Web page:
Along the way there is a fresh take (?) on the nerds versus bullies paradigm as Eminem clone Filkins (Alex Frost) and his running buddy are humiliated in a rap battle by Ryan (Troy Gentile) and then beaten in the climactic fist fight by Ryan, stunt-stick figure Wade (Nate Hartley) and super-geek Emmit (David Dorfman).

In between there are a lot of laughs that sometimes make you forget you are watching a re-run of an initially weak story. If you can ignore the fact that the "Apatow Crew" as I sometimes see them referred to just recycles the same plot, slightly shifts the characters, and alters a couple jokes now and again, this is a pretty entertaining movie. If your brain cells are still functioning, however...might not be the best choice.

The Bank Job

I was a Jason Statham fan quite a while ago. I thought The Transporter (2002) was very entertaining. Unsurprisingly the sequel was less good...but he was solid. It was script problems that dragged it down. He was in a lot of movies in between of course, but the next "big" role for him was in the bizarre Crank (2006) in which he was fantastic...the story was a bit stupid but he made it work. Speaking of stupid but making it is it possible to make Crank II (2009) when the protagonist know...dead? Some sort of prequel? Anyhow, he continued to choose curious roles such as the lead in the almost great but actually pathetic In the Name of the King: A Dungeon Siege Tale (2007) and sometimes to match up his talent with a great script. War (2008) comes to mind as it was wildly entertaining.

In short, I enjoy the characters he plays...he just makes some interesting script choices. But, and for Hollywood bean counters this is important...I STILL GO SEE HIS FLICKS! Even when they look bizarre...I knew going in that In the Name of the King was going to be a train wreck but still went to see it.

Well, The Bank Job (2008) is another in that category. It is part of the ever-lame "true crime" genre. For whatever reason I elected to go see it.

Terry Leather (Jason Statham) is a small-time hood who gets picked by Martine Love (Saffron Burrows) to pick off a bank. She needs the bank hit so she can get some incriminating photos of British royalty. Unfortunately, that same bank has the blackmail photos that keep militant Michael X (Peter de Jersey) safe, it has the ledger books showing all the corrupt Scotland Yard police, it has illicit sex photos of various high-ranking government Leather and his gang are the targets of every scofflaw in London seemingly. His friend Dave Schilling (Daniel Mays) and a couple other minor gang members are killed in the attempts to recover the various bits of incriminating evidence but by the end Terry, Martine, and a couple others make a deal to get new names, keep the money, and turn in all the crooked cops with the inference that they will now all "go straight" and lead good lives. Uh-huh.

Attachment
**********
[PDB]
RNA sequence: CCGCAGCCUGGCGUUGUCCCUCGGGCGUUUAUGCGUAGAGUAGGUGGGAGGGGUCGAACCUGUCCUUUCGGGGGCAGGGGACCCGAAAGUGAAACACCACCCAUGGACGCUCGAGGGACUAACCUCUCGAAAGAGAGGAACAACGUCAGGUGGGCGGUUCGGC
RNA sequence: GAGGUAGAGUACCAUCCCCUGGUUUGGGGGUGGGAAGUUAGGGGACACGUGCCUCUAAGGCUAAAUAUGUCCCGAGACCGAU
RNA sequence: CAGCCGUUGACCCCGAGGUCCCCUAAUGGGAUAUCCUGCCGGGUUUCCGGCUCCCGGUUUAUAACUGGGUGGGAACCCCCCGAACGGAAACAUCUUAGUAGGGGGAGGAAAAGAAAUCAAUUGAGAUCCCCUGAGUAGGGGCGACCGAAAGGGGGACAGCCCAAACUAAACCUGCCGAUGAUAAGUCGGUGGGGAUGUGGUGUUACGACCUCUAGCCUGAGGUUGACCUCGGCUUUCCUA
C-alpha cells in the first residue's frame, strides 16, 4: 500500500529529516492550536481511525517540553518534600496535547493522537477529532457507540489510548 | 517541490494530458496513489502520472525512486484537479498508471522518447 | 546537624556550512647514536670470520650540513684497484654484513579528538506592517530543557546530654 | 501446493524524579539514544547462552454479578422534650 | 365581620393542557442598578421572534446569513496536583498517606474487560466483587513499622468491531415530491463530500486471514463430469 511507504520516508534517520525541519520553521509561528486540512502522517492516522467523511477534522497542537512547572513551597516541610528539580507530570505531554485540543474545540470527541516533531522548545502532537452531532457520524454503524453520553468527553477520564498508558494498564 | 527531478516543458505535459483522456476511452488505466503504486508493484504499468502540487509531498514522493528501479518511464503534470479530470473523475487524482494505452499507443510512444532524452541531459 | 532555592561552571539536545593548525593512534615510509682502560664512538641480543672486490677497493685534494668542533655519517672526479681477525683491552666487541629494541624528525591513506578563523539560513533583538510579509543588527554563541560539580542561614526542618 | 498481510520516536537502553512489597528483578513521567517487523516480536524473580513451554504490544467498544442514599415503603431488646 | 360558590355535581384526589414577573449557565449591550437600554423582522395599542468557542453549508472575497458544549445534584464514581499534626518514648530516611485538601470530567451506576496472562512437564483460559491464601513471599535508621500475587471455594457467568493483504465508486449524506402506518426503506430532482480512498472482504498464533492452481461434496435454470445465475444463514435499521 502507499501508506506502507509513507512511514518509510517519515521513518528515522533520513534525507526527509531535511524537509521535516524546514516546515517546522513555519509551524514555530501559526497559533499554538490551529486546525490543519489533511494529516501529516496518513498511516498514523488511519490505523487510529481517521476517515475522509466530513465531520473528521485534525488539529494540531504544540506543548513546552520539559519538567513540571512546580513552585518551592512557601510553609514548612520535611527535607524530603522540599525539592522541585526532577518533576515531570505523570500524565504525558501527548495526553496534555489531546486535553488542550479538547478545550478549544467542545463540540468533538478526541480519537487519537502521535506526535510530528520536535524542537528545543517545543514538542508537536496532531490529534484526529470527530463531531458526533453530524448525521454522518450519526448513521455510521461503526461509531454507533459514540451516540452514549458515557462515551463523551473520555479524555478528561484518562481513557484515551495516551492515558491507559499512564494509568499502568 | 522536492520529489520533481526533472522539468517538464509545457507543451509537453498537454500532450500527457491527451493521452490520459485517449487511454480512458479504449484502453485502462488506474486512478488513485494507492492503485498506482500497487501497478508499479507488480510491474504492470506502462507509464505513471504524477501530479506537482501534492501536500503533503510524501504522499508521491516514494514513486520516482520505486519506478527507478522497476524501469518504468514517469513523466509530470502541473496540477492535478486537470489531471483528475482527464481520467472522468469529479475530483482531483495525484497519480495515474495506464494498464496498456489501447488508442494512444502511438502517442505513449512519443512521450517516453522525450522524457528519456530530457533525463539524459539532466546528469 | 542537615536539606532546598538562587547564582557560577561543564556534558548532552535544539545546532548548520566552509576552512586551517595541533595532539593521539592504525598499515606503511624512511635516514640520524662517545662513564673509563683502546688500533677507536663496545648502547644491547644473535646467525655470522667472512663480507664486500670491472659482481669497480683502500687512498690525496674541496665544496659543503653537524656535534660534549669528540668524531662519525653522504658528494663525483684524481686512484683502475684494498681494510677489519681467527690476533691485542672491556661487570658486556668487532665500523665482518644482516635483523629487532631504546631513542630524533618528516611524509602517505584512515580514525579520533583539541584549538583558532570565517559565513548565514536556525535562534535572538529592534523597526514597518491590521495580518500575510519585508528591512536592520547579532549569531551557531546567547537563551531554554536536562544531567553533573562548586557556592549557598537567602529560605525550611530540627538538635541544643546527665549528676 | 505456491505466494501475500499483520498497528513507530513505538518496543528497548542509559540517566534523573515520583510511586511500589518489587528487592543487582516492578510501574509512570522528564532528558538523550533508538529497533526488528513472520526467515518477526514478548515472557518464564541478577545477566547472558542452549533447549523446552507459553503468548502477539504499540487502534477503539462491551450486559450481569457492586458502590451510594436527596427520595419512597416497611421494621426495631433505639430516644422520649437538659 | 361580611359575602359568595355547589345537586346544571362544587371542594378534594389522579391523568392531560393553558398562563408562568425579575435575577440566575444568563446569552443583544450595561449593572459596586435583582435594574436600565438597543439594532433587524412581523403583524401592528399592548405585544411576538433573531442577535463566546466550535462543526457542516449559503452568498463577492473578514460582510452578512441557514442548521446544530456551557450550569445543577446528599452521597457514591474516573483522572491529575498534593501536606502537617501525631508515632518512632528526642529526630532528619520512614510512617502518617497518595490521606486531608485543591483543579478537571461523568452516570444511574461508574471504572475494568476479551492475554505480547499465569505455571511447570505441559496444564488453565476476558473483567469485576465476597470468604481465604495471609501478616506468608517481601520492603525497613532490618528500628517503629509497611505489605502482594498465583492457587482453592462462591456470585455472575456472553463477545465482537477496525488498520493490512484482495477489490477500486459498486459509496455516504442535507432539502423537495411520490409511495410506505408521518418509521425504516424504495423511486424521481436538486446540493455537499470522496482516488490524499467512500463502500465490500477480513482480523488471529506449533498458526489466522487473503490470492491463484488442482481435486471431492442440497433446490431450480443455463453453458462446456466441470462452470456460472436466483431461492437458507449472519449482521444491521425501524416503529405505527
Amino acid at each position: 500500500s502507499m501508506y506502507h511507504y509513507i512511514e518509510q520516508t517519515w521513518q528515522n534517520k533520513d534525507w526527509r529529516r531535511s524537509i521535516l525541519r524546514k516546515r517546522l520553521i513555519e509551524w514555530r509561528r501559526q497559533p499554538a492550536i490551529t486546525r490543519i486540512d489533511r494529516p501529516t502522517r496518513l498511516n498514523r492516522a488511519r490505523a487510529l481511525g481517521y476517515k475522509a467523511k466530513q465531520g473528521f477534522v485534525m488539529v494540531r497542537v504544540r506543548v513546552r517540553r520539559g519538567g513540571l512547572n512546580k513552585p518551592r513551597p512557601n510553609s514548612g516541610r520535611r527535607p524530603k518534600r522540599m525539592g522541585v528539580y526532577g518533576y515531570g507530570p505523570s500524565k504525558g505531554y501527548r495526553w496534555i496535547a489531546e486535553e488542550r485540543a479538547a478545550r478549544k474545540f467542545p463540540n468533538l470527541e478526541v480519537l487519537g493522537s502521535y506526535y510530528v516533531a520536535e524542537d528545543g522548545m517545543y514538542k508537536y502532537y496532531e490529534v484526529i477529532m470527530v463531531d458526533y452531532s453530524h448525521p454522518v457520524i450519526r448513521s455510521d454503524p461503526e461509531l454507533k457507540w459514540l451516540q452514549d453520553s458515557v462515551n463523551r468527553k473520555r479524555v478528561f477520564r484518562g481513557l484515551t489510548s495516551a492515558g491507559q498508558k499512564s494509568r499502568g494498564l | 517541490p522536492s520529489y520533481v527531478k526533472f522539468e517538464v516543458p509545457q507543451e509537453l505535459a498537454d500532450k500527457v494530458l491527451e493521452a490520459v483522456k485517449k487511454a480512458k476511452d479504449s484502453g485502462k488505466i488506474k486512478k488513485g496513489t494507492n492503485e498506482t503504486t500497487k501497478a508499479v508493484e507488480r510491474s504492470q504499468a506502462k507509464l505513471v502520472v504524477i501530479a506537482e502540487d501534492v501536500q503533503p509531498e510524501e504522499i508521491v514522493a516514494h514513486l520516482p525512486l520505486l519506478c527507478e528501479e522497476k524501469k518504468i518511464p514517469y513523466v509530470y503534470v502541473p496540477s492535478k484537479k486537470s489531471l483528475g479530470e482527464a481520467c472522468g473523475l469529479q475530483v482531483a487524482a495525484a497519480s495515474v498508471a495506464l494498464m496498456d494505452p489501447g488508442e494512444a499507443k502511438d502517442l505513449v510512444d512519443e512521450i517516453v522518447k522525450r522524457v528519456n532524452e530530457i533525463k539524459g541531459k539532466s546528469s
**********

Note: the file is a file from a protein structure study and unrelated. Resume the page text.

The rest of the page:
This movie is notable for a few things. One would be its place as one of a growing number of recent movies where cigarette smoking is rehabilitated as being something the "cool good guys" do. Another would be the strong acting of Statham. Sadly, one thing it is NOT notable for is being entertaining. It verges on being entertaining and promises great just never delivers.

Monday, April 7, 2008


Stop-Loss (2008) was heavily marketed as a "pro-soldier" look at the war in Iraq. Maybe. Maybe not. It is a movie that, if you go in with an open mind and not just to hate on President Bush or cheer on the soldiers has a lot of thought-provoking things to say.

It follows Brandon King (Ryan Phillipe) and his men, including life-long best friend Steve Shriver (Channing Tatum). We first meet them in Iraq. There we see scenes of them ostensibly self-shot as they goof around in camp, playing guitar, singing, and generally showing their camaraderie. Shortly thereafter they are working a check-point. When Iraqis perform a drive-by they hop into their Humvees and chase them into an alleyway. During the subsequent ambush Al "Preacher' Colson is killed, Rico Rodriguez (Victor Rasuk) is wounded, a couple of nameless soldiers are killed and others wounded. This ambush will be a unifying theme throughout the remainder of the flick.

Shortly after the ambush the unit returns home, their tour over. Brandon and Steve are done, about to be released from the army. Others, such as their friend Tommy Burgess (Joseph Gordon-Levitt) and Isaac "Eyeball" Butler (Rob Brown) are still in. As the bus carrying them approaches their hometown Lt. Colonel Boot Miller (Timothy Olyphant) tries to convince Steve to become a sniper and Brandon to stay in. They then are treated to a heroes welcome including a parade through town.

The next few scenes show the boys trying to readjust to civilian life but having trouble. Steve hits his fiance Michelle (Abbie Cornish) and digs a "Ranger grave" foxhole in her front yard during a flashback episode to his Iraq experience. The thought that life in a war zone has after-effects in civilian life will be repeated as the marriage of Tommy falls through and...well, it is a near-continuous theme. It is also a running theme that whenever Steve or Tommy get in trouble it is Brandon they turn to for a fix.

That stops when, on the day he is being released, instead he is informed he is stop-lossed and will be going back to Iraq in a couple of weeks. He refuses and the remainder of the movie revolves around his unit falling apart without him, his struggles to escape a return to Iraq, and the final inevitability of having to go back.